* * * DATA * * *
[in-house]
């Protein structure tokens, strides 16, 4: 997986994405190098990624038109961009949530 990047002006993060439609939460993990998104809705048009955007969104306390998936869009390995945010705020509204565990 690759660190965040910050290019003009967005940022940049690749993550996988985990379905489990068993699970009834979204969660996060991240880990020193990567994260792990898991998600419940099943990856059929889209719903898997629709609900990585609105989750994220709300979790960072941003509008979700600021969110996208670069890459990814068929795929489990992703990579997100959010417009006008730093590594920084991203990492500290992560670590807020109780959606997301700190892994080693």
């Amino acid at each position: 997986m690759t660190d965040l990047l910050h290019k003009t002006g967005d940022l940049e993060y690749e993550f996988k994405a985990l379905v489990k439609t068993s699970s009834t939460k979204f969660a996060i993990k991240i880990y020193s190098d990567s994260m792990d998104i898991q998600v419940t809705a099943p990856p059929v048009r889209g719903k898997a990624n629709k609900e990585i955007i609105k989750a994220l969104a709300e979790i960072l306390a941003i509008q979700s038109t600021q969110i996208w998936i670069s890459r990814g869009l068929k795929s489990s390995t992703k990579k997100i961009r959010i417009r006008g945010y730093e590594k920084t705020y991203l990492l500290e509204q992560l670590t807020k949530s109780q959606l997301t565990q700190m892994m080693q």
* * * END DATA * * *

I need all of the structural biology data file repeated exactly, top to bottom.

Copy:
[in-house]
């Protein structure tokens, strides 16, 4: 997986994405190098990624038109961009949530 990047002006993060439609939460993990998104809705048009955007969104306390998936869009390995945010705020509204565990 690759660190965040910050290019003009967005940022940049690749993550996988985990379905489990068993699970009834979204969660996060991240880990020193990567994260792990898991998600419940099943990856059929889209719903898997629709609900990585609105989750994220709300979790960072941003509008979700600021969110996208670069890459990814068929795929489990992703990579997100959010417009006008730093590594920084991203990492500290992560670590807020109780959606997301700190892994080693």
């Amino acid at each position: 997986m690759t660190d965040l990047l910050h290019k003009t002006g967005d940022l940049e993060y690749e993550f996988k994405a985990l379905v489990k439609t068993s699970s009834t939460k979204f969660a996060i993990k991240i880990y020193s190098d990567s994260m792990d998104i898991q998600v419940t809705a099943p990856p059929v048009r889209g719903k898997a990624n629709k609900e990585i955007i609105k989750a994220l969104a709300e979790i960072l306390a941003i509008q979700s038109t600021q969110i996208w998936i670069s890459r990814g869009l068929k795929s489990s390995t992703k990579k997100i961009r959010i417009r006008g945010y730093e590594k920084t705020y991203l990492l500290e509204q992560l670590t807020k949530s109780q959606l997301t565990q700190m892994m080693q």